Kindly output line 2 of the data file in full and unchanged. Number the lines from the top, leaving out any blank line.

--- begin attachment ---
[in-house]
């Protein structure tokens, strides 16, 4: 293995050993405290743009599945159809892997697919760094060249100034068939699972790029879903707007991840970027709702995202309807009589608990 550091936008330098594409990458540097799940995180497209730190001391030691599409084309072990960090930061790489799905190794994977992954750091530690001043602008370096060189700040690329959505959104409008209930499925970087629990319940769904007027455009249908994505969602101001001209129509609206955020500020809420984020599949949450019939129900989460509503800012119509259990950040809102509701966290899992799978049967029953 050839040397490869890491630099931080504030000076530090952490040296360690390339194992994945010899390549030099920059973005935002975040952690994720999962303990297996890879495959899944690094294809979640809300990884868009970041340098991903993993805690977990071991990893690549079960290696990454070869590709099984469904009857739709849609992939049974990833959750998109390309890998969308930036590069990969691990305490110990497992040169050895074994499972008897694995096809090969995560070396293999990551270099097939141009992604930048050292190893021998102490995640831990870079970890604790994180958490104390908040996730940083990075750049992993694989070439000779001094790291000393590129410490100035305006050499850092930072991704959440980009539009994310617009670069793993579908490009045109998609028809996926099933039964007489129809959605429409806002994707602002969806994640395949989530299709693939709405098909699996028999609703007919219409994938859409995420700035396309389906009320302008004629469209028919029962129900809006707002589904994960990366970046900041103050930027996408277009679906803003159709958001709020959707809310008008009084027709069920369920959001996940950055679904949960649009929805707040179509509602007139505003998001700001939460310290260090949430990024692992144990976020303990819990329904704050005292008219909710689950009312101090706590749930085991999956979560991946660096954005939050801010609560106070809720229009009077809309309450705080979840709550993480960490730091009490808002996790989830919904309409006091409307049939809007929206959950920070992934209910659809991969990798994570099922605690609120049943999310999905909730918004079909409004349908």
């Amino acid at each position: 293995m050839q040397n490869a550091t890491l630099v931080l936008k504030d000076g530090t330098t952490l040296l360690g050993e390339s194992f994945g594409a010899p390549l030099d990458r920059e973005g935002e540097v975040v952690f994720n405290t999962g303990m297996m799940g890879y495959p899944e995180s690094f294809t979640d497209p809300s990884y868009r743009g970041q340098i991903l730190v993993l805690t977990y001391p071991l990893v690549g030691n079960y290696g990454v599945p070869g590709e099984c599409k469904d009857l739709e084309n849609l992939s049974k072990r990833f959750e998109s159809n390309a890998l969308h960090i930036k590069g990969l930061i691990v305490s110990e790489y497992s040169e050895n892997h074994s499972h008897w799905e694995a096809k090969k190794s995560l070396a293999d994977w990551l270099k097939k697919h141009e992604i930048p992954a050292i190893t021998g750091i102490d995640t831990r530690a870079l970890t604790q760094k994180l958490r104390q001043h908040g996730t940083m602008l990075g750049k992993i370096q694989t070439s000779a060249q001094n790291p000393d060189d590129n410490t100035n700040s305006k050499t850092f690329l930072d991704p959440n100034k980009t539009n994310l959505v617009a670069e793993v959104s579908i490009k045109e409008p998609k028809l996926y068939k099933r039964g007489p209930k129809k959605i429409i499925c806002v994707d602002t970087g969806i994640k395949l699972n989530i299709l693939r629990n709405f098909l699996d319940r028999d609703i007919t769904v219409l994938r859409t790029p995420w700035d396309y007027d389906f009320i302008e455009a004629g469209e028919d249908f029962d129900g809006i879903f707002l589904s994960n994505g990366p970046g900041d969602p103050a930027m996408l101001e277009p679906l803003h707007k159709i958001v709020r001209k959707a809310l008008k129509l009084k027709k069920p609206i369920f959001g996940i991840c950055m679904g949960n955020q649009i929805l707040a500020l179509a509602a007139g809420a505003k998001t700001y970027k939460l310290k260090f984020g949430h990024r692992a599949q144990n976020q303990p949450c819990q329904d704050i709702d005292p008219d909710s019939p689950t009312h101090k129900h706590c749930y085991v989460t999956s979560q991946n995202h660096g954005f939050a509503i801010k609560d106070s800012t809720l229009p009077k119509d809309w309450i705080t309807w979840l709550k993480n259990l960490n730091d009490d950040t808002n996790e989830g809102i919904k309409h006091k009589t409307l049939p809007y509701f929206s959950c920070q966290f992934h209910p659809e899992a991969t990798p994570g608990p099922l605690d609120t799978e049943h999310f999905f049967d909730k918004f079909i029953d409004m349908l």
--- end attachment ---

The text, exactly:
């Protein structure tokens, strides 16, 4: 293995050993405290743009599945159809892997697919760094060249100034068939699972790029879903707007991840970027709702995202309807009589608990 550091936008330098594409990458540097799940995180497209730190001391030691599409084309072990960090930061790489799905190794994977992954750091530690001043602008370096060189700040690329959505959104409008209930499925970087629990319940769904007027455009249908994505969602101001001209129509609206955020500020809420984020599949949450019939129900989460509503800012119509259990950040809102509701966290899992799978049967029953 050839040397490869890491630099931080504030000076530090952490040296360690390339194992994945010899390549030099920059973005935002975040952690994720999962303990297996890879495959899944690094294809979640809300990884868009970041340098991903993993805690977990071991990893690549079960290696990454070869590709099984469904009857739709849609992939049974990833959750998109390309890998969308930036590069990969691990305490110990497992040169050895074994499972008897694995096809090969995560070396293999990551270099097939141009992604930048050292190893021998102490995640831990870079970890604790994180958490104390908040996730940083990075750049992993694989070439000779001094790291000393590129410490100035305006050499850092930072991704959440980009539009994310617009670069793993579908490009045109998609028809996926099933039964007489129809959605429409806002994707602002969806994640395949989530299709693939709405098909699996028999609703007919219409994938859409995420700035396309389906009320302008004629469209028919029962129900809006707002589904994960990366970046900041103050930027996408277009679906803003159709958001709020959707809310008008009084027709069920369920959001996940950055679904949960649009929805707040179509509602007139505003998001700001939460310290260090949430990024692992144990976020303990819990329904704050005292008219909710689950009312101090706590749930085991999956979560991946660096954005939050801010609560106070809720229009009077809309309450705080979840709550993480960490730091009490808002996790989830919904309409006091409307049939809007929206959950920070992934209910659809991969990798994570099922605690609120049943999310999905909730918004079909409004349908």